Annís mother, Temperance Cooke still resided at her Poughkeepsie residence at the time of Ann's marriage to Nahum. Temperance owned and managed large landholdings acquired prior to and after her husband's death. She was granted 1,900 acres of land from the federal government for her's husbands service well after the end of the war.
Source: Revolutionary War Bounty Land Grants Awarded by State Governments, L. Bockstruck

Wife, Ann Cooke Daniels Dies - Son George Cook Daniels is Born

1800, April 7: Ann Cooke Daniels died the day she gave birth to her first child, George Cook Daniels who was to become my 2nd great-grandfather.

Ann Cooke Daniels is buried beside her mother in the Newport Cemetery located behind the 1st Baptist Church, 7497 Main Street, Newport, Herkimer County, New York.


Newport Cemetery, Newport, New York

Nahum Daniels Marries Susan Enos

Nahum married Susan Enos and over the following years had 9 children.

Nahum Purchases Bowen Lot

1806, Nahum purchased a lot from former Rhode Islander, Benjamin Bowen which was later sold to Pardon Pearce.
Source: History of Herkimer County, N. Benton

Usage of Village Names

The histories written by G. Hardin and N. Benton use the name Poland when referencing an area which was known as Danielsville during the time the activities and events actually occurred. I assume they used the current name of Poland so not to confuse readers unfamiliar with the former name. I have chosen to provide a mixture of the use of Danielsville and Poland (as used in the histories) to provide era acurate detail of Nahum Daniels' influence during his life in the area. A quote from the 1824 United States congressional record clearly shows the use of the Danielsville name, "-On motion of Mr. Herkimer, Resolved, That the Committee on the Post Office and Post Roads be instructed to inquire into the expediency of establishing a post route from Danielsville, in Russia, Herkimer County, up West Canada Creek Road, by John Graves', to Trenton, in the county of Oneida, in the state of New York".
Source: Journal of the House of Representatives of the United States, Second Session of the 18th Congress, Committee on the Post Office and Post Roads, p. 84

Nahum Acquires Land - Danielsville (Poland)

1808 - 1809 Nahum Daniels purchased a large 2 story house and large farm from Nathan Burwell who was the first blacksmith in Poland who returned to blacksmithing and farming. Also during this period Nahum made a number of land purchases including areas west of Middleville, New York. The place was known as Danielsville for many years.
Source: History of Herkimer County, G. Hardin, p. 439

Other Pioneer Settlers in the Area of Nahum's Home

Among the pioneers of the locality were Nathan Burwell, Samuel Wright, Daniel Swezey, Ebenezer Newman, Michael De Grofif, Jesse Brayton, George Arnold, Uriah and Cornelius Schermerhorn, Silas Beebe, Samuel Giles, Moses Mather, Amos Beebe, James King, William Truman, Samuel Newberry, Jenks Benchley, Daniel Jones, James Trask, John Gorton, James M. Dexter, and the Terry family.
Source: History of Herkimer County, G. Hardin, p. 435

Nahum and two other gentlemen, Stephen Brayton originally from Cheshire, Connecticut and fellow Massachusetts native, Levi Bowen continued to make large land purchases. It is reported that the 3 men owned all the land between Canada Creek (Newport Village) and the western edge of Herkimer County
Source: Glimpse in Passing Newport N.Y. 1791 - 1991


Nahum Daniels - Poland Merchant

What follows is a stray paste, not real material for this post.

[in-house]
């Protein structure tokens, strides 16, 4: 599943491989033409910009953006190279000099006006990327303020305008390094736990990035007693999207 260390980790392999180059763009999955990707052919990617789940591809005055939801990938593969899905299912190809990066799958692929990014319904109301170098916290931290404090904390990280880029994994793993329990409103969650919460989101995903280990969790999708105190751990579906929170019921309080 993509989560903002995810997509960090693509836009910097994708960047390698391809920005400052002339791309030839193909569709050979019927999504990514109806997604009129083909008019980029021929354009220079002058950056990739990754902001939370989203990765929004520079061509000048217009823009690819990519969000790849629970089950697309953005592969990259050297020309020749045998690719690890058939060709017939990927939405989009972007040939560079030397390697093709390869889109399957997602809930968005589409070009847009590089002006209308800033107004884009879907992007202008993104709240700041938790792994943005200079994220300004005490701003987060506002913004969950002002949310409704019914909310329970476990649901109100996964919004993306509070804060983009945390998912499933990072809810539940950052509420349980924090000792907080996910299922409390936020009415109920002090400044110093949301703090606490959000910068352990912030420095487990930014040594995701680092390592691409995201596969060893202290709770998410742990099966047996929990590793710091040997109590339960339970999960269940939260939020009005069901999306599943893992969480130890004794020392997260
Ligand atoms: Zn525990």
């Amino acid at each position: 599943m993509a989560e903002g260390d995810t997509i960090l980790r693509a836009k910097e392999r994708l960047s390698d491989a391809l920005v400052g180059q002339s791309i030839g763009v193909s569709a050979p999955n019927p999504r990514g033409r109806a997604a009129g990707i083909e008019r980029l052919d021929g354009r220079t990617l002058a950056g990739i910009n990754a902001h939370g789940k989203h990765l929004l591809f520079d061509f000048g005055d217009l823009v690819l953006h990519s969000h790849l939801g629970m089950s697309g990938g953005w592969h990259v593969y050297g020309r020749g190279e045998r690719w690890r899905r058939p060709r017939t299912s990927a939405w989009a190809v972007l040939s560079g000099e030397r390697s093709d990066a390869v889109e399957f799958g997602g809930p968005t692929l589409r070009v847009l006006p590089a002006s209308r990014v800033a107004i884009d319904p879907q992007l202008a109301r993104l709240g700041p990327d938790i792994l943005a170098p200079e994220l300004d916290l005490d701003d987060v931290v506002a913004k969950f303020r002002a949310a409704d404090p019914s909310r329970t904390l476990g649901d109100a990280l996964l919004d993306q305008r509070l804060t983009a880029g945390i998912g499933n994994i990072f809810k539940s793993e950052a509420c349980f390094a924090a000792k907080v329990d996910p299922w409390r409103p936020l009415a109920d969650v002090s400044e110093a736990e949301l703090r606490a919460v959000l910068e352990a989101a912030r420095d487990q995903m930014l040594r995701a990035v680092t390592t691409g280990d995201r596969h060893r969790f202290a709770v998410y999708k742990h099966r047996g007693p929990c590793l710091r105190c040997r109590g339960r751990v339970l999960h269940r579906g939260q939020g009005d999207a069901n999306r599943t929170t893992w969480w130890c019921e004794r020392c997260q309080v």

The first store in Poland was built and kept by Samuel Wright. Other merchants who succeeded Mr. Wright were Nahum Daniels, Samuel Giles and others.
Source: History of Herkimer County, G. Hardin, p. 439




1839 Map of Middleville, Newport, & Poland, Herkimer County, New York
Canada River and Western County Line
Click on image to enlarge

Town Profiles as published in the History of Herkimer County

Daniels Brother's Reunite in Herkimer County

1809, After serving in the Revolutionary War Nahum's older brother Eleazer moved from Mendon, Massachusetts to Franklin, Massachusetts, then to Bedford, Westchester County, New York) and finally arrived in Newport, New York in 1809.
Source: Court Record Signed June 2, 1835 (Declaration for a Revolutionary War Pension(. The 1810 Newport census also lists Eleazer 23 year old son Eleazer Jr., his wife and two young children.

Nahum Marries Susan Enos

1810 Census reports Nahum Daniels and Susan Enos Daniels living in Newport, New York.

Son George Cook Daniels Leaves the Family Home

1820: 20 year old George Daniels moved from his family's home in the Danielsville, (Poland), New York area to Hammond, Saint Lawrence County, New York. Located 120 miles to the north of Danielsville, (Poland) is adjacent to the St. Lawrence river a major route to the Great Lakes. An early map shows his property in district 12 south of the village in 1820. In the years following his mother's (Ann Cook Daniels) death George's father married Susan Enos and by 1820 George had 8 step sisters and brothers.

Post Office Established Danielville Name Changed to Poland

1838 A post office was established at Poland. Joseph Benchley was its first postmaster. Post Master Benchley observed that postal employees often misdirected mail destined for Danielsville with the Dansville, N. Y. located in southern Livingston county so Benchley decided to change the name of the post office location to Poland, from the fact that Poland in Europe is in the southwest part of Russia.
Source: History of Herkimer County, G. Hardin, p. 440

Nahum Signs Declaration

1848, October 27: Nahum, now 80 years old, signed an avadavat on behalf of his sister-in-law, Mary, so she would continue to receive Eleazer's Revolutionary War pension benefits now that he had died.



Click on image to enlarge

This document (page 1 of 2) provided the link between Nahum Daniels of Herkimer County and Nahum Daniels of Mendon, Massachusetts. This is the only known record that ties Nahum Daniels of Herkimer County, New York to the well documented Daniels of Mendon, Massachusetts.
The link was established after a personal visit to the Herkimer county area in particular to the grave of Eleazer Daniels where a Revolutionary War flag holder was commemorating his service. The next step was to review pension files which led to the establishment of a genealogical fact.

Nahum Daniels Dies

1852, September 27: 84 year old Nahum Daniels dies.

Susan Enos Daniels Dies

1858, July 10: 74 year old Susan Enos Daniels dies.

Nahum and Susan Enos Daniels are buried in Poland Cemetery, Poland, Herkimer County, New York.